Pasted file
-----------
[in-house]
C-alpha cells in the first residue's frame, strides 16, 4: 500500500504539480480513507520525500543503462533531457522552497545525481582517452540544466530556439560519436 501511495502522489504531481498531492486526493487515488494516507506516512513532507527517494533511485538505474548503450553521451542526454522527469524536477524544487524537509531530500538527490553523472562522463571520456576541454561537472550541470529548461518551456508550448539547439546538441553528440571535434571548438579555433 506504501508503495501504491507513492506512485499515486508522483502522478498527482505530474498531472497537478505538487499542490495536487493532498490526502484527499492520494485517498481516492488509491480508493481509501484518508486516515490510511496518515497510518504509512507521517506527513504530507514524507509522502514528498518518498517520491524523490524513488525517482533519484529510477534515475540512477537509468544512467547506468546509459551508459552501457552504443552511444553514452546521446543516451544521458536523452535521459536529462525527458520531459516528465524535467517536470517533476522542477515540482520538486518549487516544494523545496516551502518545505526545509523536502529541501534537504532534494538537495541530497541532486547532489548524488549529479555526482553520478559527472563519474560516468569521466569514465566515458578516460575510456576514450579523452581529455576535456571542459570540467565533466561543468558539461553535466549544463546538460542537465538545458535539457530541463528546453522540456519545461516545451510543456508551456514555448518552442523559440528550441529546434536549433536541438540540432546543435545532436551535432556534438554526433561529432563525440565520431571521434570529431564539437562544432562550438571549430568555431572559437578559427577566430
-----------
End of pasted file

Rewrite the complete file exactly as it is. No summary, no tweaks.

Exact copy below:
[in-house]
C-alpha cells in the first residue's frame, strides 16, 4: 500500500504539480480513507520525500543503462533531457522552497545525481582517452540544466530556439560519436 501511495502522489504531481498531492486526493487515488494516507506516512513532507527517494533511485538505474548503450553521451542526454522527469524536477524544487524537509531530500538527490553523472562522463571520456576541454561537472550541470529548461518551456508550448539547439546538441553528440571535434571548438579555433 506504501508503495501504491507513492506512485499515486508522483502522478498527482505530474498531472497537478505538487499542490495536487493532498490526502484527499492520494485517498481516492488509491480508493481509501484518508486516515490510511496518515497510518504509512507521517506527513504530507514524507509522502514528498518518498517520491524523490524513488525517482533519484529510477534515475540512477537509468544512467547506468546509459551508459552501457552504443552511444553514452546521446543516451544521458536523452535521459536529462525527458520531459516528465524535467517536470517533476522542477515540482520538486518549487516544494523545496516551502518545505526545509523536502529541501534537504532534494538537495541530497541532486547532489548524488549529479555526482553520478559527472563519474560516468569521466569514465566515458578516460575510456576514450579523452581529455576535456571542459570540467565533466561543468558539461553535466549544463546538460542537465538545458535539457530541463528546453522540456519545461516545451510543456508551456514555448518552442523559440528550441529546434536549433536541438540540432546543435545532436551535432556534438554526433561529432563525440565520431571521434570529431564539437562544432562550438571549430568555431572559437578559427577566430